Recipe: Onde-onde Mooncake

The Mid Autumn Festival is soon upon us, which means it’s also the time when a galore of mooncakes are available for purchase in various establishments. Unusual flavours on the market could be on the expensive side, so why not try making some of your own instead? Margarita is once again back to share some of her very own mooncake recipes with our lovely readers, just in time for the festivities!

Onde-onde Mooncake

by Margarita Lee

Margarita Lee



  • 50g Glutinous rice flour
  • 50g Rice flour
  • 25g Wheat starch
  • 25g Sugar 
  • 25g Condensed milk 
  • 100ml Milk 
  • 50ml Coconut milk
  • 30ml Pandan juice
  • 25ml Oil (infused with pandan)


  • 250g Shredded coconut
  • 70g Gula Melaka
  • 50ml Water 
  • ½ tsp Salt
  • 30g Butter
  • 20g Wheat starch 
  • 2 Pandan leaves (tied into knot)

Dusting powder:

  • 15g-20g of glutinous rice flour (stir fried in a pan on low heat for 5 minutes)



  1. Place dough ingredients (except 25ml oil) in a mixing bowl and stir to combine well. Drain the mixture through a sieve and into a shallow dish.
  2. Cover the dish with cling wrap and steam over high heat for 25-30 minutes.
  3. Remove from heat, then add in oil while mixing the dough with a dough scraper. Leave it to cool.  
  4. Scrape the dough out onto a board. 
  5. Lightly knead by hand with gloves on until smooth. Cut dough into 15 portions weighing 25g each. Keep in the fridge.


  1. Combine Gula Melaka with water and simmer over medium heat until well dissolved. Sieve mixture before use.
  2. Add shredded coconut in a pan, then pour in the prepared Gula Melaka syrup, pandan leaves, salt and butter. Stir continuously for about 5 minutes.
  3. Sieve in the wheat starch and cook for 2-3 minutes or until all moisture is absorbed. 
  4. Transfer the filling into a bowl. Leave to cool down completely. 
  5. Divide onde-onde fillings into 15 portions weighing 25g each. Roll into balls and keep in the fridge. 
Photo by Margarita Lee


  1. Remove the dough balls from the fridge and place one between 2 sheets of non-stick baking paper. Press to flatten the dough ball and roll it out thinly into a flat circle.
  2. Wrap the flattened dough around the filling and shape it into a ball. Ensure that there are no exposed parts.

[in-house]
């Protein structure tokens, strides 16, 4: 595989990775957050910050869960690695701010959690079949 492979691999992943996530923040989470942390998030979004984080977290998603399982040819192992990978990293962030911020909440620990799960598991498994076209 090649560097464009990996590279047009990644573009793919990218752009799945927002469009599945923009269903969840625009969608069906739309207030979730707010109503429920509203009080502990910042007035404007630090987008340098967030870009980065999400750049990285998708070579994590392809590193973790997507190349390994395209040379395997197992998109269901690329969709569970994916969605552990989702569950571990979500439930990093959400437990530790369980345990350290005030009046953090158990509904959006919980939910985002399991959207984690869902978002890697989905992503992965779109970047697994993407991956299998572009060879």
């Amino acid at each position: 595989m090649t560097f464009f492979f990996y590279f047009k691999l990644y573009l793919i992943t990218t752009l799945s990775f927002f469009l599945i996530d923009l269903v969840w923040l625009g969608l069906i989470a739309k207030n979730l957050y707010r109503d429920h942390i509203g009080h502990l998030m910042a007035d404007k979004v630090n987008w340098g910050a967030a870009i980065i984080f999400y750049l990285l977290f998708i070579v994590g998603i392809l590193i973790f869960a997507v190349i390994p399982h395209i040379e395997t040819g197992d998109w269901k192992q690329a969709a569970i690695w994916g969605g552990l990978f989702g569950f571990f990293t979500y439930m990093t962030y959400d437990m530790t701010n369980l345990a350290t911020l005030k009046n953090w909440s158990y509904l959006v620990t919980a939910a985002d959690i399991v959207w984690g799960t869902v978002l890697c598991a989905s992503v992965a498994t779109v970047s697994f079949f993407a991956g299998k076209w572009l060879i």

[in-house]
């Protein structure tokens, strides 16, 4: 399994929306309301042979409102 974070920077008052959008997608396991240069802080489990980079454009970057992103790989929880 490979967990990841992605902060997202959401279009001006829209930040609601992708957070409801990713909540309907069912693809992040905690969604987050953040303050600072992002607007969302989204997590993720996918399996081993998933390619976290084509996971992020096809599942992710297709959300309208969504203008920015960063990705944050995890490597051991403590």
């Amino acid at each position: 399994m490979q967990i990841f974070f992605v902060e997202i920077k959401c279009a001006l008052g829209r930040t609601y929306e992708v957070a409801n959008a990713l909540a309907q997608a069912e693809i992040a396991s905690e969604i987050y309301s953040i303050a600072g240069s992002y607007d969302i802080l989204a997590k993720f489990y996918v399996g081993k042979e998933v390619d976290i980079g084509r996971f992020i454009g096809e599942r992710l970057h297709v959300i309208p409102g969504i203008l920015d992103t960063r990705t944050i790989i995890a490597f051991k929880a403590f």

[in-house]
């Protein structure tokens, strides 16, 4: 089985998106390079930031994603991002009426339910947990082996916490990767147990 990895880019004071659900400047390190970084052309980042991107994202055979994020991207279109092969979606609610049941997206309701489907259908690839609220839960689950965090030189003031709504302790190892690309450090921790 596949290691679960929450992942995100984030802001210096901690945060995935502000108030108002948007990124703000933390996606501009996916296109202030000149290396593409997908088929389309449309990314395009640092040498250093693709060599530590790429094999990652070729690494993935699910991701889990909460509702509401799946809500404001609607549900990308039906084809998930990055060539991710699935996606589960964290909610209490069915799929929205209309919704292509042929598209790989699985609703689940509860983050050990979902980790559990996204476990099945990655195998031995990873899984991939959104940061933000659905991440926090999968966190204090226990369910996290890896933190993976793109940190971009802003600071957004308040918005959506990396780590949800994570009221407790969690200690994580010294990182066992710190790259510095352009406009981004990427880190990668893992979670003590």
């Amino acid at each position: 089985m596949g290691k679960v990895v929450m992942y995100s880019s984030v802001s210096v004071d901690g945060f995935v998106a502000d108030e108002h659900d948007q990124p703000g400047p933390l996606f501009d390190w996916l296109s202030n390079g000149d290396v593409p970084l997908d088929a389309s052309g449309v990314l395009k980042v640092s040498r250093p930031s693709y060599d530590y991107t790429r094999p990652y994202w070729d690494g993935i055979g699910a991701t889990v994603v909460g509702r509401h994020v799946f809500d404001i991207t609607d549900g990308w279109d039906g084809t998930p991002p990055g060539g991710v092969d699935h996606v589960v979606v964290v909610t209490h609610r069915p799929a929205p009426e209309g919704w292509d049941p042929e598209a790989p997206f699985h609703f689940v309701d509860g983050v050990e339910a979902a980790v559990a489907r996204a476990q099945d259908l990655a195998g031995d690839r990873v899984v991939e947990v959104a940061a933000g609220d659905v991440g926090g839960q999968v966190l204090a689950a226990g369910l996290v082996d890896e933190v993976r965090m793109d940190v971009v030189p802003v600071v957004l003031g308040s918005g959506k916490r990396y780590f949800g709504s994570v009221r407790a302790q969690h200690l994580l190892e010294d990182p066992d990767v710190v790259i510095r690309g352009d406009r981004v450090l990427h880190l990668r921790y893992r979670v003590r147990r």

3. Dust the mooncake mold with prepared dusting powder.
  4. Shake off excess flour and place the filled ball into the mold, then press to imprint the pattern. 
  5. Repeat steps 1 to 4 for all remaining dough and fillings.
  6. Store the mooncakes in an airtight container, with a kitchen paper-towel on top to prevent any condensation on the mooncakes’ surface. 
  7. Refrigerate for 3-4 hours before serving .
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See Foon

SeeFoon Chan-Koppen has been writing a food column called Musings on Food in the Ipoh Echo since 2009. It is widely read both in print as well as online which receives more than 1 million hits a month. Her forte is in communications, having honed her skills after graduating from the University of Singapore where she worked for the Straits Times Group and was a food critic for the New Nation. Her knowledge of food and cooking come from more than 30 years in the hotel industry based in Singapore, Tokyo, Hong Kong and subsequently Kuala Lumpur. During this time, she has travelled all over the world and eaten at the best and worst restaurants. She is totally intimate with the subtleties and nuances of most cuisines of the world having been involved in opening over 50 hotels throughout the Asia/Pacific region and China where she helped to conceptualize Food and Beverage themes and critiqued on food quality. SeeFoon calls herself a global citizen and now chooses the serenity and friendliness of Ipoh to the bright lights of the many cities she has lived in. She also loves the food in Ipoh and is passionate about telling the world about it.

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